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What is the steps to replace a Watts ET-30 expansion tank? What would be a good replacement?

Vginotes Member Posts: 1
I'm a DIYer that recently soldered a busted water pipe in my crawl space so I felt confident I could replace a dripping stop and waste valve in my heating system. After replacing the stop and waste valve with the newer ball valve I noticed my thermostat took a long time to heat up the house and there was a constant gushing sound in the pipes. I figured I needed to do some bleeding at the valves, but after an hour, I still kept hearing the gushing sound, but the heat was on so I thought it was ok...Well after I came home today I found water gushing out of the pressure relief valve in back of boiler!! I turned off the power, I tuned off the water coming into the system as well as the valves on the supply and return pipes into the boiler, but the relief valve kept dripping..it finally stopped after I flicked it up real fast a couple of times.

To make a long story short..I checked the pressure of my expansion tank and there was no pressure evident..only a drop or two of water came out so I'm thinking it is the problem..:(

I was reading some other post about the expansion tank, but mine does NOT have a shut-off valve between the tank and the boiler. I do have that automatic air relief thing in between the expansion tank and boiler.

Boiler is a Peerless WBV-03-WPC

Expansion Tank is a Watts Regulator ET-30



  • heatpro02920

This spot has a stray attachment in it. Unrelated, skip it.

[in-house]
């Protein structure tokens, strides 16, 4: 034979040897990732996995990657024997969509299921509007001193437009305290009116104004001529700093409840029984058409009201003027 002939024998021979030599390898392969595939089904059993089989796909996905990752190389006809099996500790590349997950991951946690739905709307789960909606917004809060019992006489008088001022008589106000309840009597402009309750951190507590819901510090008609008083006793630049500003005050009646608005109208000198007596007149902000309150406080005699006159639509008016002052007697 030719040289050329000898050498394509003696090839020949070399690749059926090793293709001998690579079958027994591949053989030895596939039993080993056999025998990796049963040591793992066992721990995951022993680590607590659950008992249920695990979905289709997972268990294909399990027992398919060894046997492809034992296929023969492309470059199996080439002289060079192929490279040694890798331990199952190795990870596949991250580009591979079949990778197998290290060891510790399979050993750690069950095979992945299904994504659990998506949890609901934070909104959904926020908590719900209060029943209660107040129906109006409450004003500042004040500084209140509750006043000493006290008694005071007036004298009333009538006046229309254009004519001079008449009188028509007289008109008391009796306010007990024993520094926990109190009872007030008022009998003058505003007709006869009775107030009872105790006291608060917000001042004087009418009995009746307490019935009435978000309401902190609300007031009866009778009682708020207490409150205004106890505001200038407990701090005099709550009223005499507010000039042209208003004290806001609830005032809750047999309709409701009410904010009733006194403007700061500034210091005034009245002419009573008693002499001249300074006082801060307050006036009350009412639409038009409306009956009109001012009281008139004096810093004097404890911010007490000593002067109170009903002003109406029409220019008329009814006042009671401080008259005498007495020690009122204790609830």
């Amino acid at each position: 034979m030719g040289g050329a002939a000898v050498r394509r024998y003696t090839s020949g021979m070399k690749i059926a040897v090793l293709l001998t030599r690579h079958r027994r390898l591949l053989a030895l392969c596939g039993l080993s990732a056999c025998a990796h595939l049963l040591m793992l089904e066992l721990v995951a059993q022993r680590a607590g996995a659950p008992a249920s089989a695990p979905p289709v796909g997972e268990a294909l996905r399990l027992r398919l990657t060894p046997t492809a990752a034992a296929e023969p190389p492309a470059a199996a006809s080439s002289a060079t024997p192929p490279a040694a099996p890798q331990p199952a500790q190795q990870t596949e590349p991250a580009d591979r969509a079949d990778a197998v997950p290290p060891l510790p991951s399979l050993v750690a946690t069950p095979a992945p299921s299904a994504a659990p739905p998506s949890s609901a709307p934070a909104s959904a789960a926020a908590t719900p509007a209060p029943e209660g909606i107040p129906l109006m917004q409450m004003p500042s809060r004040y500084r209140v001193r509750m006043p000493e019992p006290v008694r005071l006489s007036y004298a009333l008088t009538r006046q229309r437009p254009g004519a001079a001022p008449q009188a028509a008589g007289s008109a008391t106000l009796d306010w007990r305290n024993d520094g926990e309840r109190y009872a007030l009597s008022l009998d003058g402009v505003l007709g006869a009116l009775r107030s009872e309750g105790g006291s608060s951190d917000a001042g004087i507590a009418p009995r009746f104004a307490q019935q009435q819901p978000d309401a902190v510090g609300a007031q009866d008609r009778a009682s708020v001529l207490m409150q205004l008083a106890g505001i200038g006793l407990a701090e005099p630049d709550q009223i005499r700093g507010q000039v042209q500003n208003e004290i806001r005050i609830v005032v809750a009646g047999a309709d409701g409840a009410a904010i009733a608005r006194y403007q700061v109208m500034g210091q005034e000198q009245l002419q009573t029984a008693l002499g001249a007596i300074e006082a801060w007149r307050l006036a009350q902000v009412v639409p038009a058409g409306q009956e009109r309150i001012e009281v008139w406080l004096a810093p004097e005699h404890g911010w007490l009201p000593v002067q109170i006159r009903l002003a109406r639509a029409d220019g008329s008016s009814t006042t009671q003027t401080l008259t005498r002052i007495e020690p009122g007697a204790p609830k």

heatpro02920 Member Posts: 991
    edited February 2013
    Get a tech out there

    Your expansion tank if it was bad would have the same pressure as the boiler gauge reads.....

    and it would be full of water {heavy and not hollow sounding at the 3/4 to bottom range}...

    If you were my customer I would start by replacing the pressure relief valve {it may be holding now but what happens next time it pops}... checking the water feed, expansion tank, air removal system{high vents and air scoop most likely, and tankless heater {if applicable}...

    Then when everything was proved to be in working order, I would refill the system and purge all of the air out with the psi relief valve in place so it would replace the air gap. Only allowing the boiler to get to a min. pressure {depends on how high your highest zone is}, then I would run the burner until it was up to temp and allow the pressure regulator to operate as normal... make sure the pressure is around 18psi {depending on height again}hot and take off...

    Anyway to replace the tank, shut off the power and water feed {1/2" cold line feeding the boiler}, open the boiler drain {shutting any zone valves or purge valves, making sure not to isolate the tank with it}, when the water stopped coming out, confirm the boiler is pressure free via the boiler gauge, unscrew the tank and screw the new one in with thread sealant... Then close the boiler drain and open all the valves except the purge isolation valve, let the boiler come to pressure stop and open the purge valve with the iso valve still closed until all the air is out of the zones 1 by 1....
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